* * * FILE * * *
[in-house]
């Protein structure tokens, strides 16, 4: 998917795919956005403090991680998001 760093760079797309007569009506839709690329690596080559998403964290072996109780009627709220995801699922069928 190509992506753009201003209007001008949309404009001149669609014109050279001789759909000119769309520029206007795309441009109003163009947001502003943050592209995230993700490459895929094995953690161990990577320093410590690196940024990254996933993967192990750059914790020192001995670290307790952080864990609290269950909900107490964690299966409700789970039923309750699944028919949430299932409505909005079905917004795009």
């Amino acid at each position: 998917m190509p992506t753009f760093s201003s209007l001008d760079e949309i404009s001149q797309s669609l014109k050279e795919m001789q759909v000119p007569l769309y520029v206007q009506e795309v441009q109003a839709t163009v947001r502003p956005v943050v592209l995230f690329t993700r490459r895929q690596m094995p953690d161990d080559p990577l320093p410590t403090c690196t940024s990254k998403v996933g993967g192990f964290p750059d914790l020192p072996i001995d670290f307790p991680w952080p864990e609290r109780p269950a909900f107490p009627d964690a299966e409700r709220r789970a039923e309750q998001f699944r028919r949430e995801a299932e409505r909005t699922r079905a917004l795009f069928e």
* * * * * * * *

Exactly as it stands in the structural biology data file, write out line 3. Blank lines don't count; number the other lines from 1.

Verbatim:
């Amino acid at each position: 998917m190509p992506t753009f760093s201003s209007l001008d760079e949309i404009s001149q797309s669609l014109k050279e795919m001789q759909v000119p007569l769309y520029v206007q009506e795309v441009q109003a839709t163009v947001r502003p956005v943050v592209l995230f690329t993700r490459r895929q690596m094995p953690d161990d080559p990577l320093p410590t403090c690196t940024s990254k998403v996933g993967g192990f964290p750059d914790l020192p072996i001995d670290f307790p991680w952080p864990e609290r109780p269950a909900f107490p009627d964690a299966e409700r709220r789970a039923e309750q998001f699944r028919r949430e995801a299932e409505r909005t699922r079905a917004l795009f069928e």